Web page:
The steep depreciation in the rupee is cause for concern but there's no reason to fret too much over it as it would should not go down further as the global narrative shifts towards recession, shares Naveen Kulkarni of Axis Securities.
India may not see recession in the next two to three years, which means that currency is very likely to stabilise, says the chief investment officer.
The seasoned finance professional believes that the RBI will raise the key policy rates by 50bps at the next Monetary Policy Committee meeting, but hikes beyond that would depend on various global factors as India cannot be disconnected from world events.
The views came up during an interaction with Moneycontrol. Excerpts from the discussion with Kulkarni:
Rupee is hovering on its historic lows. How do you see the scenario as a professional?
Rupee depreciation is worrisome, but in our opinion, it should not depreciate further as the global narrative is shifting towards recession, and India may not see recession in the next two to three years. Thus, the rupee is very likely to stabilise.
The next RBI Monetary Policy Committee meeting is round the corner. What is your estimate on the key rates?
It is very likely that the RBI will raise the key policy rates by 50bps, but hikes beyond that will depend on global factors as India cannot be disconnected from world events.
What's your take on the corporate earnings?
Corporate earnings are on expected lines and the consumer sector has demonstrated healthy trends, which is an indicator of a strong economy.
Some 70 listings are awaiting the Sebi nod. How do you see the primary market in the backdrop of an upbeat secondary market?
The primary market will take some time to revive as the previous year's benchmark was quite high, and expectations take time to tone down. This year will be much slower than last year, but there will be activities, and good business models will be able to raise capital in the forthcoming months.
Two sectors that were ahead of others in the recent market recovery were consumption and FMCG. Do you think that investors should be cautious after more than a 17 percent rally in the last one-and-a-half months?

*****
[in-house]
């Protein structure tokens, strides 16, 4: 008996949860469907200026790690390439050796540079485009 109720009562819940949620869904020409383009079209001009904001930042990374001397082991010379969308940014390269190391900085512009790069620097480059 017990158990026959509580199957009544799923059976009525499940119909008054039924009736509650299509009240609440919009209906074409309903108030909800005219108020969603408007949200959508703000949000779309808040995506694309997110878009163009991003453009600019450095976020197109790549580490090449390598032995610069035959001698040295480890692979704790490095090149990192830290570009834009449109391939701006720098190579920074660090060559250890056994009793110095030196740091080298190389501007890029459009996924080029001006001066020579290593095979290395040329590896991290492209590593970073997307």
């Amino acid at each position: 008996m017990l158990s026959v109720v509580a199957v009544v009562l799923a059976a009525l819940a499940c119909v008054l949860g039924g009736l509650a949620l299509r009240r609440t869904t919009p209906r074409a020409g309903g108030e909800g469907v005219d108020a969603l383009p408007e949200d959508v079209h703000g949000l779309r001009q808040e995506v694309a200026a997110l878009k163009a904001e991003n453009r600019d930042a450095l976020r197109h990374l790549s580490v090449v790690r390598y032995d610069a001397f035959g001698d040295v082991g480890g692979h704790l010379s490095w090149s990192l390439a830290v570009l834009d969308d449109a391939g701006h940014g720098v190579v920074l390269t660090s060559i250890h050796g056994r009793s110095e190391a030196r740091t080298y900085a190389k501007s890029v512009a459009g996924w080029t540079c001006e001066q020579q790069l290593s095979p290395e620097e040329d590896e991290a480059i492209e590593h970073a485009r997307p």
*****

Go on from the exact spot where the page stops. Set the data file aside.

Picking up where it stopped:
The consumer sector has not participated in the post-pandemic rally. FMCG was a major underperformer during the entire period of the pandemic rally. Some of the consumer discretionary stocks were below pre-Covid levels three months back. Thus, the consumption sector doing well as the economic activity has come to full steam is no surprise.
The only challenge for the sector will be valuations, but areas where valuations are comfortable, say ITC, will continue to perform well.
With the sharp revival in the market sentiment, do you expect the benchmark indices to hit record highs well before Diwali?
It is possible, but I will not bet on a time frame. However, India is still one of the most attractive markets in the world, and it can perform quite well over the medium term.
So, it is only a matter of time before the Index will hit new highs. Whether it is Diwali or New year, or before the next fiscal, the timing is uncertain as macroeconomic events will continue impacting the markets.
After a significant run-up in large-caps, do you think the focus will shift to mid-caps and small-caps?
It is very likely that midcaps and smallcaps could start performing. However, the focus will still be on quality and earnings growth in small caps and midcaps.Disclaimer: The views and investment tips expressed by investment experts on Moneycontrol.com are their own and not those of the website or its management. Moneycontrol.com advises users to check with certified experts before taking any investment decisions.